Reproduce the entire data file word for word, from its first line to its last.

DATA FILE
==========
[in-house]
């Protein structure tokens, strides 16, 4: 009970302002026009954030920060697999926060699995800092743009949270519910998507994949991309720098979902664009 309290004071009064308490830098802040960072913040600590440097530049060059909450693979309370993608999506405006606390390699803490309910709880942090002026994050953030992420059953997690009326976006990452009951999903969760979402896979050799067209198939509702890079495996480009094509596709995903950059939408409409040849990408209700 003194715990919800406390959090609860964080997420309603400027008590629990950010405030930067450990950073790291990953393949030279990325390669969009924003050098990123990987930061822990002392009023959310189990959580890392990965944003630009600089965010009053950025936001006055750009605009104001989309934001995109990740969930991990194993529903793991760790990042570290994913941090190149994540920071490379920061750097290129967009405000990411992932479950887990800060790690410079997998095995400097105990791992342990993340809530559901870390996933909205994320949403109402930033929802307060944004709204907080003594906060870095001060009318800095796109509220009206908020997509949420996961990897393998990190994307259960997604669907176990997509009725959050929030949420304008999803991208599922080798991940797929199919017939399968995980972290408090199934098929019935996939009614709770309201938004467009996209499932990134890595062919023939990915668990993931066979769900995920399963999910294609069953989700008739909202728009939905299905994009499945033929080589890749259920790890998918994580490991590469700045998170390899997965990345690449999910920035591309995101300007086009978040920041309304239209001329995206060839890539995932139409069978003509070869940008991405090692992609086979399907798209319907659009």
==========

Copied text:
[in-house]
């Protein structure tokens, strides 16, 4: 009970302002026009954030920060697999926060699995800092743009949270519910998507994949991309720098979902664009 309290004071009064308490830098802040960072913040600590440097530049060059909450693979309370993608999506405006606390390699803490309910709880942090002026994050953030992420059953997690009326976006990452009951999903969760979402896979050799067209198939509702890079495996480009094509596709995903950059939408409409040849990408209700 003194715990919800406390959090609860964080997420309603400027008590629990950010405030930067450990950073790291990953393949030279990325390669969009924003050098990123990987930061822990002392009023959310189990959580890392990965944003630009600089965010009053950025936001006055750009605009104001989309934001995109990740969930991990194993529903793991760790990042570290994913941090190149994540920071490379920061750097290129967009405000990411992932479950887990800060790690410079997998095995400097105990791992342990993340809530559901870390996933909205994320949403109402930033929802307060944004709204907080003594906060870095001060009318800095796109509220009206908020997509949420996961990897393998990190994307259960997604669907176990997509009725959050929030949420304008999803991208599922080798991940797929199919017939399968995980972290408090199934098929019935996939009614709770309201938004467009996209499932990134890595062919023939990915668990993931066979769900995920399963999910294609069953989700008739909202728009939905299905994009499945033929080589890749259920790890998918994580490991590469700045998170390899997965990345690449999910920035591309995101300007086009978040920041309304239209001329995206060839890539995932139409069978003509070869940008991405090692992609086979399907798209319907659009």